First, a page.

You May Not Be The Hero Of This Story After All

Dear Blog,

Now and then an article will pop up on my facebook or twitter feed about how Reading Is Good For You. It reminds me of a sign posted outside my older son’s first nursery school: “Reading to your child for just fifteen minutes a day has been proven to lead to higher test scores!” I know the intention behind such a sign is basically benevolent, but still it irritated me every time I saw it. The straight line drawn between the fifteen minutes of reading and the test scores is stupid on its own, as if a child with caregivers who read to them doesn’t have a whole set of related advantages that might lead to academic advantages. I cringe at the way that just fifteen minutes makes reading sound like some kind of chore, but what a bargain that so little reading can yield such a fabulous reward, higher test scores, hallelujah! Like reading is akin to flossing: Just five minutes a day will save you from the horrors of periodontal disease! And don’t get me started on the test score thing.

Even though I know they aren’t really meant to be taken so seriously, I have kind of the same reaction to these articles about reading boosting brain power or increasing empathy. It’s fluffy science and touts reading as self-improvement, and both of those things annoy me. Of course, it isn’t simply the act of reading that flexes the empathy muscles – it depends, surely, on what you are reading – but experiencing a story that takes us out of ourselves, requires us to see things from a point of view other than our own. I don’t have a waste-of-funding Harvard study to back me up, but I would bet the same “empathetic benefits” (cringe) can be yielded by watching a character-driven TV show or movie.

Anyway, that’s just me practicing being cranky. (I’m getting so good at it, in my old age). I love books, I read a lot, and much good it does me – I’m still a moron, but I read for fun so that’s OK. Stories (via any medium) and empathy, though, I can get behind that connection. In fact, I was struck anew by how story works on empathy over the holidays, in a situation with my own children, and I thought I’d share the anecdote.

We were visiting my husband’s family for Christmas, and among the menagerie of animals there was a huge, gorgeous golden retriever / standard poodle mix. The dog is a gentle giant, but nonetheless, his sheer size terrified my children, and since he was significantly bigger than both of them, I guess I understand that. We aren’t allowed pets in our apartment and they aren’t really used to dogs. Anyway, at one point, the poor dog was put outside because the boys were basically clinging to us in terror and making it impossible for anybody to relax. Once the dog was put outside, they sat down on the sofa and watched the dog, who stared mournfully back through the glass door and made unhappy noises.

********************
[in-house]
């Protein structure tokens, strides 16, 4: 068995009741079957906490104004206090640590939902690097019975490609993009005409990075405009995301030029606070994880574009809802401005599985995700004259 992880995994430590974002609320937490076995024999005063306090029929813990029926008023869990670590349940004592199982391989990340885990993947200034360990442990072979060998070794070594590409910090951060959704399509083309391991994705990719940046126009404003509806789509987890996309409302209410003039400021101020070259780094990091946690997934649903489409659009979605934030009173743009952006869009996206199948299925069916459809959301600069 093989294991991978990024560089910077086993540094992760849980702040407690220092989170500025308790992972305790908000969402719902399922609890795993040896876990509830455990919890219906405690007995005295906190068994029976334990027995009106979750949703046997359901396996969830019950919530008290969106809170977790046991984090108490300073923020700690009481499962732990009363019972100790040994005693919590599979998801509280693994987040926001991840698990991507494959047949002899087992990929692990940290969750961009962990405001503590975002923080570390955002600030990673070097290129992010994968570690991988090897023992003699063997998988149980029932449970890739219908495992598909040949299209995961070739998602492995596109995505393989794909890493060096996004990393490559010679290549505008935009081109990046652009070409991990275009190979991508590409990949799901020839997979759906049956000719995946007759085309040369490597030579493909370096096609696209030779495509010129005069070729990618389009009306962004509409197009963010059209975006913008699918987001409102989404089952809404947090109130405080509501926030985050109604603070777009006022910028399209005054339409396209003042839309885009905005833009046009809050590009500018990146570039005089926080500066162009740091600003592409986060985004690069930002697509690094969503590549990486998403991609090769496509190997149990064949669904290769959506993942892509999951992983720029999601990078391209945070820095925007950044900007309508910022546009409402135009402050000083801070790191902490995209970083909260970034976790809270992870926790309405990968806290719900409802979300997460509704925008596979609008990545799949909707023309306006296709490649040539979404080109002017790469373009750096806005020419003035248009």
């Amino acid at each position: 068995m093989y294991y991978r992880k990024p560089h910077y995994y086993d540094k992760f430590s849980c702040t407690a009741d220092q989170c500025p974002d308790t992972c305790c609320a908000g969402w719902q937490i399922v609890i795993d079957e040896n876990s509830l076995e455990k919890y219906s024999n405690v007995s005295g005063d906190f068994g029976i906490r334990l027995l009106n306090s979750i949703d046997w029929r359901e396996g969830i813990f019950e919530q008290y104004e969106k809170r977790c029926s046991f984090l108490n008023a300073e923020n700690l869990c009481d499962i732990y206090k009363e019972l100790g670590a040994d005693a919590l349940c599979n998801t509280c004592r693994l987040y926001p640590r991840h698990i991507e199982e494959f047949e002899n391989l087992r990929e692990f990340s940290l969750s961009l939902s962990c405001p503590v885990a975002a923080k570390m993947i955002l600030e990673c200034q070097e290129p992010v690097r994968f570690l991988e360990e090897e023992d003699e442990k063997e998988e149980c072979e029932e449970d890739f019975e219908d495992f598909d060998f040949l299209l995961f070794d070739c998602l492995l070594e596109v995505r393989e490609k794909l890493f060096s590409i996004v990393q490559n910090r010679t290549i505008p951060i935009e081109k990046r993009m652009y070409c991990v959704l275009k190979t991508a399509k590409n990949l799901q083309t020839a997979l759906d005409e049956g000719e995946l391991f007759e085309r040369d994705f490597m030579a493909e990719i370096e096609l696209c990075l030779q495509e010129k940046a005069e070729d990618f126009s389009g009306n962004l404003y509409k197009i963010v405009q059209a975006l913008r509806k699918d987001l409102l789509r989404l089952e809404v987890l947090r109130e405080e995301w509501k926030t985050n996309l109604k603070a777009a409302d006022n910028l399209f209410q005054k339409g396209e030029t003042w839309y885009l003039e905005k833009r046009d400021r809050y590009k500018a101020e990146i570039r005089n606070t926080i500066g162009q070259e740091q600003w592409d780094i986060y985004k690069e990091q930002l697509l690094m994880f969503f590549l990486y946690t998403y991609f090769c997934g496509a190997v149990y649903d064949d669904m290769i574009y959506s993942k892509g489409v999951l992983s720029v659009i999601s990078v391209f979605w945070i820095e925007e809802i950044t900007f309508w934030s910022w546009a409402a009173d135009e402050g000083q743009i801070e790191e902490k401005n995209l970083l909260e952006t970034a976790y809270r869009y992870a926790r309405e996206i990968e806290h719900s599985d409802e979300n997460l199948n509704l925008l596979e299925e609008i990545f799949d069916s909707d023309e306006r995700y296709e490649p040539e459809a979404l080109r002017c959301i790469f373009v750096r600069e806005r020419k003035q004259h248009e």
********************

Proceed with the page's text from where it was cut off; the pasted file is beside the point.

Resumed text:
I felt sorry for the poor dog, evicted from his own home because my kids were being so jittery. I said, “He sounds sad.” They looked at me. They looked at the dog. “Why?” asked J. I told a story, fairly offhandedly, and more out of irritation with them than actual hope of solving the problem. “This is his house,” I said. “And he was so excited to meet some new friends. But when J and K came to his house, they just screamed and cried when he tried to say hello to them. Put him outside, put him outside! They shouted. The dog tried to talk to them. He wagged his tail to show he was friendly. I know I’m big, he said, but I’m gentle and kind and I just want to be friends with you! Please, please be friends with me! But the boys wouldn’t listen. They said, No, he is too scary! The dog wagged his tail harder, trying to show them that he was really not scary. I don’t want to scare you! He cried. I want to be friends with you! But still the boys wouldn’t listen to him, and the poor dog had to go sit outside in the cold. He stared in the window at the boys and wished that he could find a way to make them like him. He was very sad, and very lonely, and very cold, but nobody patted him or said a kind word to him, and nobody let him back inside his house. If only I could find a way to make friends with those boys, he thought sadly. But the boys just played together in his house, and would not let him come in.”

They stared at me, horrified, and I left them sitting on the sofa like that, to get their dinner ready. About five minutes later, I realized the dog was inside, and that the boys were very cautiously patting him. My husband came to tell me that he’d found them in tears, asking that the dog please be let in. I felt a bit guilty for upsetting them, but also pleased that the dog-child impasse was resolved.

K, the two-year-old, remained a bit jumpy around the dog, but didn’t ask for him to be put outside again, and the four-year-old became fast friends with him. That would probably have happened anyway, but I was impressed at how effective the story had been. They had been told, of course, that the dog was friendly, that the dog was trying to say hello, that the dog would be lonely outside. None of that registered – they were tired and they were scared and they were thinking about themselves, as kids (and all people) do. But when told essentially the same things in the form of a story, themselves cast in the roles of villains, they were able to see the situation from the dog’s point of view (sort of – I can’t really claim to speak for the dog I suppose), and they pulled themselves together out of … yay, empathy!

Yours, solving-minor-problems-with-stories-like-some-kinda-lame-storytelling-superhero,

Catherine

 

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